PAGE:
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Hydrocarbon Phase Behaviour

What is a phase?

A phase is any homogeneous and physically distinct


region that is separated from another such region by
a distinct boundary

For example a glass of H2O with some ice in it


contains one component (the water) exhibiting three
phases; liquid, solid, and gaseous (the water vapour).

The most relevant phases in the oil industry are


liquids (water & oil), gases (or vapours), and to a
lesser extent, solid.
General Hydrocarbon phase Behaviour
As the conditions of pressure and temperature vary, the phases
in which hydrocarbons exist, and the composition of the phases
may change.

It is important to understand the initial condition of fluids to be


able to calculate surface volumes represented by subsurface
hydrocarbons.

It is also necessary to be able to predict phase changes as the


temperature and pressure vary both in the reservoir and as the
fluids pass through the surface facilities, so that the appropriate
subsurface and surface developments plans can be made.

Phase behaviour describes the phase or phases in which a mass


of fluid exists at given conditions of pressure, volume and
temperature (PVT)
PHASE BEHAVIOUR OF HYDROCARBONS

When fluids are produced from a subsurface reservoir to the surface both
temperature and pressure are reduced.

The P-T changes result in two kinds of phase change in the produced
fluids:

1. Liquid may condense from the produced gas.


2. Gas may evolve from the produced liquid.

Similar changes take place in the subsurface reservoir as a result of the


isothermal (constant temperature) pressure change generated by fluid
production:

1. Condensate (liquid) may be produced in the reservoir from the gas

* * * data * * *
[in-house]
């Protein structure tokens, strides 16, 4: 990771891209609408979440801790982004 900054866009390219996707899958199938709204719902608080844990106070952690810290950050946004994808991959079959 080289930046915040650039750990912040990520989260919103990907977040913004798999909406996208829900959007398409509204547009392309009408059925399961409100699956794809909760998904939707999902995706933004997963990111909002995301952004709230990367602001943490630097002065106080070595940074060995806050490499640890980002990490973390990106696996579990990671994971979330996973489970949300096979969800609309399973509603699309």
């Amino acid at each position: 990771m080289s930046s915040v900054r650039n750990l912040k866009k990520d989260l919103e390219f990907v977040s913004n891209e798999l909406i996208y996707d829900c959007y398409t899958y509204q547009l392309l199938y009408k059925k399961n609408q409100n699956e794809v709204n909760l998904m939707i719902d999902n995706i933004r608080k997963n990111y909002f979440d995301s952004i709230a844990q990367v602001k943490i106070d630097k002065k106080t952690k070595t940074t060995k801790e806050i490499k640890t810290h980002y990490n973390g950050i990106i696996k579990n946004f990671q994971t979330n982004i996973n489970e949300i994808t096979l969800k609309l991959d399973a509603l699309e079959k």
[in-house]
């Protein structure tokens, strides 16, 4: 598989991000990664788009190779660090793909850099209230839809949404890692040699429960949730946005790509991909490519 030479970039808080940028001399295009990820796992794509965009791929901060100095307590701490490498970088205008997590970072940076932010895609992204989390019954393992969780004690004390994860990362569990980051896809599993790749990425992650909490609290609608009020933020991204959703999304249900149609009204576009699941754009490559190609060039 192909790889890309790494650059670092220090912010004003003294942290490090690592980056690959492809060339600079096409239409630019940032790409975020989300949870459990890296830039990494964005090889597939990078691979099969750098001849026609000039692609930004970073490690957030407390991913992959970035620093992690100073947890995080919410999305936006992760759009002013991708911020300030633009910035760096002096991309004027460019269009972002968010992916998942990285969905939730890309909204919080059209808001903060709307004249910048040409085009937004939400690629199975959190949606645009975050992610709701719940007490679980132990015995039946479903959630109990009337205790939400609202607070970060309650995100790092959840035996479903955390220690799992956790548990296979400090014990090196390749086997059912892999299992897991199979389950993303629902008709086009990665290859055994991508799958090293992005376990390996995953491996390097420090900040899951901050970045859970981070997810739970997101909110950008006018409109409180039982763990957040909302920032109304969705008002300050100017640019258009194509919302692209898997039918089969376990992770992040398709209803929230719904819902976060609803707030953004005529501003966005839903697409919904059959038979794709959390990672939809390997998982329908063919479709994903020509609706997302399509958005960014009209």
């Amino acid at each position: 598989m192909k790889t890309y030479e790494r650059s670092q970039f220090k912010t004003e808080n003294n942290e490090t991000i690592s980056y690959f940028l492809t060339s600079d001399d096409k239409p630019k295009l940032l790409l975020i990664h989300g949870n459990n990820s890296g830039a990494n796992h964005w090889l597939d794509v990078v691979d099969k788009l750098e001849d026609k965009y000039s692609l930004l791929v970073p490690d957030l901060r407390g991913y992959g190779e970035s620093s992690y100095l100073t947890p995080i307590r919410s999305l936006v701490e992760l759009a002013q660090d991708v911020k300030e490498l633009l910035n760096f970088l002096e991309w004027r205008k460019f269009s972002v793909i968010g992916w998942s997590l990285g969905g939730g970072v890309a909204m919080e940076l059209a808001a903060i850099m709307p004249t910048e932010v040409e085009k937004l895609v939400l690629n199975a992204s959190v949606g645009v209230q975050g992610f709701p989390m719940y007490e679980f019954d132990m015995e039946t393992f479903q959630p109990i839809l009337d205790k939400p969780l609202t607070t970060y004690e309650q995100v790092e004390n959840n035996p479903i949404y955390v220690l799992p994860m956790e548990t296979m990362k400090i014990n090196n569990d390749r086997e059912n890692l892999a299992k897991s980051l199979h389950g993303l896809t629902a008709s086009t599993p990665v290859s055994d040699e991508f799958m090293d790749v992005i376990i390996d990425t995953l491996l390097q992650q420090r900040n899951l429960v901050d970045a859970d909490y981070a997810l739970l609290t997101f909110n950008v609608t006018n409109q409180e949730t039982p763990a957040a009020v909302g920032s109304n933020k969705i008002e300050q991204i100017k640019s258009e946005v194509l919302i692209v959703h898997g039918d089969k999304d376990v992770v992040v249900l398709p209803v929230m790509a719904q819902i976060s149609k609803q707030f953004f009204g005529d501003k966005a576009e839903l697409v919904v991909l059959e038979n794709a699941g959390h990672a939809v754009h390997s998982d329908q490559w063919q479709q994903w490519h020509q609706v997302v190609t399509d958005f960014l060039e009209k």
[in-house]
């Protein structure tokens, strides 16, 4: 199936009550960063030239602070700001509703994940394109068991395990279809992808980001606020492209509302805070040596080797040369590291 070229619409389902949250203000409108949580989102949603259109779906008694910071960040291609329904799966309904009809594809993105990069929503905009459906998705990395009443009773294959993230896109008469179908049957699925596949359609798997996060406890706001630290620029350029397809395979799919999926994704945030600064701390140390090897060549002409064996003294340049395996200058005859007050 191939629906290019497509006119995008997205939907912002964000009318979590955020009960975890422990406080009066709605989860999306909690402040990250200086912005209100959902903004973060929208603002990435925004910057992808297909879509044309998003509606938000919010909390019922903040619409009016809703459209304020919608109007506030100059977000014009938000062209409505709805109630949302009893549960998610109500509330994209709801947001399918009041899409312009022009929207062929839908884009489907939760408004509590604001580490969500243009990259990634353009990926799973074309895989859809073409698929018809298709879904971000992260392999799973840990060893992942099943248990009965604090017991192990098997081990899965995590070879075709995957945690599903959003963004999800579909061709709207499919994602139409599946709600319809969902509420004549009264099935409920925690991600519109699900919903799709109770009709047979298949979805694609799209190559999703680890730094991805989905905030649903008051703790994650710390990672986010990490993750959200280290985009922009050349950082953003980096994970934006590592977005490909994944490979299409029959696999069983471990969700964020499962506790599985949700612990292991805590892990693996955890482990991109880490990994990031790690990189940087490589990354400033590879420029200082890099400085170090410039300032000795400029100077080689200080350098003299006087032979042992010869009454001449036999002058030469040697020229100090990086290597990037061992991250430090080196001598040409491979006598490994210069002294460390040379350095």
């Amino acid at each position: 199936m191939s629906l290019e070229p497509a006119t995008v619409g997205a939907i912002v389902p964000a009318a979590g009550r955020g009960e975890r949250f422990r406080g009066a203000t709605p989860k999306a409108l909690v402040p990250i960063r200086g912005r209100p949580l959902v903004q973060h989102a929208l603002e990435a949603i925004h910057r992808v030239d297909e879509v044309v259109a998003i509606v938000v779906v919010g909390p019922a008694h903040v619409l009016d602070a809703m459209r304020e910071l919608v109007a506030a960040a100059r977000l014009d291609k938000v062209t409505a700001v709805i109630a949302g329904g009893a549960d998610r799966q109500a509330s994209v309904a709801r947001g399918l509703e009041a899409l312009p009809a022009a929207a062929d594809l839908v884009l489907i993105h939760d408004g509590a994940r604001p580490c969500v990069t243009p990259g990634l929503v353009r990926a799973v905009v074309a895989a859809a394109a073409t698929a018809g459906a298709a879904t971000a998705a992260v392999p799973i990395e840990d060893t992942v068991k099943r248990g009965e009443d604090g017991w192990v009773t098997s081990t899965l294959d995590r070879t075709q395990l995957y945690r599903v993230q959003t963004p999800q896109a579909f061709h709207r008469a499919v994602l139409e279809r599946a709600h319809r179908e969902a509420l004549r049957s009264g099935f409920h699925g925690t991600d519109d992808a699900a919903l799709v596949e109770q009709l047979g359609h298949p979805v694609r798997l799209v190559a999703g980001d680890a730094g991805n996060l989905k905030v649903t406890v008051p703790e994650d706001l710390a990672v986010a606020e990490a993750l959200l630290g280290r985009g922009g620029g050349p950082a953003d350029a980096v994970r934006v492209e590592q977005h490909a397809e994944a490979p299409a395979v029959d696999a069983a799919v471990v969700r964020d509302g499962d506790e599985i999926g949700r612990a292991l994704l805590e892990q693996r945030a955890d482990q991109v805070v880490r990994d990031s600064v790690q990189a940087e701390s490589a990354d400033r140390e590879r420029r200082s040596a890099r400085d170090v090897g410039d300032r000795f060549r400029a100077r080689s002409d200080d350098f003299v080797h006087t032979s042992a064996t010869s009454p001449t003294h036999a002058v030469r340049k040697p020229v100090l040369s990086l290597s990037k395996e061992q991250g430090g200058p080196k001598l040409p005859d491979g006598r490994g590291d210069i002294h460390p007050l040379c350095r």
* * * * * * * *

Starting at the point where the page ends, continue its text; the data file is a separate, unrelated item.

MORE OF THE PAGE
phase.
2. Solution gas may be evolved in the reservoir from the liquid phase.
Concept of Equilibrium
Two phases reach the state of equilibrium when no changes-
variation of composition-occur with time if the system is left at the
prevailing constant pressure and temperature.
Any multiphase system reaches equilibrium when it attains its
minimum energy level.
The properties exhibited by any substance depend upon its phase,
namely, whether it is in solid, liquid, or gaseous phase.
Substances can be classified into two types pure or single
component, and multicomponent.
Phase behaviour relationship can be determined from laboratory
pressure-volume-temperature (PVT) studies, or using theoretical /
empirical methods such as the use of equations of state ( PV = nRT)
These relationships are frequently shown graphically as phase
diagrams.
Phase behaviour of a pure component
How isothermal pressure change affects fluid phase?

Fluid Pressure
Fluid Volume

Note: Isothermal pressure change is a common assumption for hydrocarbon production.


Phase behaviour of a pure component
How temperature affects fluid phase
(in a constant pressure)

Temperature
D

C
B

A
Fluid Volume
Phase behaviour of fluids

Supercritical Phase
Pressure

Liquid Phase
Solid Phase
Gas Phase

Temperature
Phase behaviour of a pure fluid (single component)

Supercritical
Phase

Pcrit
Liquid Phase Critical Point (CP)
Pressure

Gas Phase
Tcrit
Temperature
The vapour pressure line separates the P-T stability field for liquid from
that for gas.
CP represents the critical point for the phase corresponding to the critical
pressure Pcrit and critical temperature Tcrit. Above this point the behaviour
of the two fluid phases are indistinguishable.
TWO-COMPONENT SYSTEM

PHASE 1&2
LIQUID
P
PHASE 1
GAS
+
PHASE 2
LIQUID PHASE 1&2
GAS

T
For two separate individual phases, the vapour pressure lines are different.

Phase 1 represents a lower molecular weight alkane (e.g., ethane).

Phase 2 represents a higher molecular weight alkane (e.g., heptane).


oil condensate gas
CB CP
Bubble-point Line Phase Behaviour
of
LIQUID a Multi-component
LIQUID +
GAS System
P CT

Dew-point Line
GAS

T
For a multi-component system, the bubble-point line divides the liquid
stability field from the liquid + gas field. The dew-point line divides the liquid +
gas field from the gas stability field.

The bubble-point (BPL) and dew-point (DPL) lines meet at the critical point
(CP).
CB = cricondenbar (max. P).
CT = cricondentherm (max. T)
PHASE BEHAVIOUR
CP

LIQUID

P
X

80% 60%
40% 20% GAS

T
The various lines between the BPL and DPL are labeled with the
percentage of liquid in the liquid + gas stability field. On the BPL the fluid
is 100% liquid and on the DPL the fluid is 0% liquid (i.e., 100% gas.)

At the point X, the fluid consists of 70% liquid and 30% gas.
ISOTHERMAL OIL PRODUCTION
A
CP
B
LIQUID

80% 60% 20%


40% GAS

T